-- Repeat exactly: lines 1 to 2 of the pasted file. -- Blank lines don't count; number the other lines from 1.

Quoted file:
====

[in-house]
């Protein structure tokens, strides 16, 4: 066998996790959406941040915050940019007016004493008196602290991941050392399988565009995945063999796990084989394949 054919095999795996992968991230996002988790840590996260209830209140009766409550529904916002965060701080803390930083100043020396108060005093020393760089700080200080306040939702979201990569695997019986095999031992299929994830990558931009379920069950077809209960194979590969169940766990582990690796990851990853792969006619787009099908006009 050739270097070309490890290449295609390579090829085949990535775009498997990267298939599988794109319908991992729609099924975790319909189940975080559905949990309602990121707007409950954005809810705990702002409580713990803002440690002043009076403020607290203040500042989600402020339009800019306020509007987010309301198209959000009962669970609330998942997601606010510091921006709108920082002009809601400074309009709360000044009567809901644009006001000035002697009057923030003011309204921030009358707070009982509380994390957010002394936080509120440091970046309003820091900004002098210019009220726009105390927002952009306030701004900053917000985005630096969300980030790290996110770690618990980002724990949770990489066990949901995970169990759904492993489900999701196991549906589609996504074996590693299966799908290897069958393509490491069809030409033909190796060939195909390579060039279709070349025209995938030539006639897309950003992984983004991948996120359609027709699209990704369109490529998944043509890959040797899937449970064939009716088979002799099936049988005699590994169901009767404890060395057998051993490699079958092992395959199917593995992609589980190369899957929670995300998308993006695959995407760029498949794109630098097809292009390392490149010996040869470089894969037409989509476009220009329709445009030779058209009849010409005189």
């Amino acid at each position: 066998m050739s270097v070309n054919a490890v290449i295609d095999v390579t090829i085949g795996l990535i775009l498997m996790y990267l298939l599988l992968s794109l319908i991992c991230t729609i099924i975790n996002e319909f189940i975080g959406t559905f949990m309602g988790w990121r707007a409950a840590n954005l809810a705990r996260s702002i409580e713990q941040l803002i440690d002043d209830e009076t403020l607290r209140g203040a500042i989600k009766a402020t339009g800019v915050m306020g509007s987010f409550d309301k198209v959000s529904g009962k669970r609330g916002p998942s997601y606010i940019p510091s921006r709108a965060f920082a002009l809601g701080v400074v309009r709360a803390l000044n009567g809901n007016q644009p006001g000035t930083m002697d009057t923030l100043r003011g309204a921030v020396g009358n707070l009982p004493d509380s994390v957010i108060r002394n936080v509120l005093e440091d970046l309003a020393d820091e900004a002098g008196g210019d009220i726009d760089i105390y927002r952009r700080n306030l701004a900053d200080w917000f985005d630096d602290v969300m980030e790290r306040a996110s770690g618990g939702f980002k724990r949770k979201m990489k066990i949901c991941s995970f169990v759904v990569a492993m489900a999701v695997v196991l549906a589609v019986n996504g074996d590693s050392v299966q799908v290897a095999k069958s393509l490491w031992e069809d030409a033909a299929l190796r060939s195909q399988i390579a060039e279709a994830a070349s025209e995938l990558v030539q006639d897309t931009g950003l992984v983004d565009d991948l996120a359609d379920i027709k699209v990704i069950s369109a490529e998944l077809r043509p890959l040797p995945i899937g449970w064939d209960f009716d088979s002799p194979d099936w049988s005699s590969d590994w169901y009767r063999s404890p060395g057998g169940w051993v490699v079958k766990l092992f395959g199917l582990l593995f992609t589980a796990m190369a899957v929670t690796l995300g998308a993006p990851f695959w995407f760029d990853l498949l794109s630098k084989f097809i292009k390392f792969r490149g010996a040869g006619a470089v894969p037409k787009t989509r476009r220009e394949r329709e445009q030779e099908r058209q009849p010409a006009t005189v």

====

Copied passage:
[in-house]
């Protein structure tokens, strides 16, 4: 066998996790959406941040915050940019007016004493008196602290991941050392399988565009995945063999796990084989394949 054919095999795996992968991230996002988790840590996260209830209140009766409550529904916002965060701080803390930083100043020396108060005093020393760089700080200080306040939702979201990569695997019986095999031992299929994830990558931009379920069950077809209960194979590969169940766990582990690796990851990853792969006619787009099908006009 050739270097070309490890290449295609390579090829085949990535775009498997990267298939599988794109319908991992729609099924975790319909189940975080559905949990309602990121707007409950954005809810705990702002409580713990803002440690002043009076403020607290203040500042989600402020339009800019306020509007987010309301198209959000009962669970609330998942997601606010510091921006709108920082002009809601400074309009709360000044009567809901644009006001000035002697009057923030003011309204921030009358707070009982509380994390957010002394936080509120440091970046309003820091900004002098210019009220726009105390927002952009306030701004900053917000985005630096969300980030790290996110770690618990980002724990949770990489066990949901995970169990759904492993489900999701196991549906589609996504074996590693299966799908290897069958393509490491069809030409033909190796060939195909390579060039279709070349025209995938030539006639897309950003992984983004991948996120359609027709699209990704369109490529998944043509890959040797899937449970064939009716088979002799099936049988005699590994169901009767404890060395057998051993490699079958092992395959199917593995992609589980190369899957929670995300998308993006695959995407760029498949794109630098097809292009390392490149010996040869470089894969037409989509476009220009329709445009030779058209009849010409005189």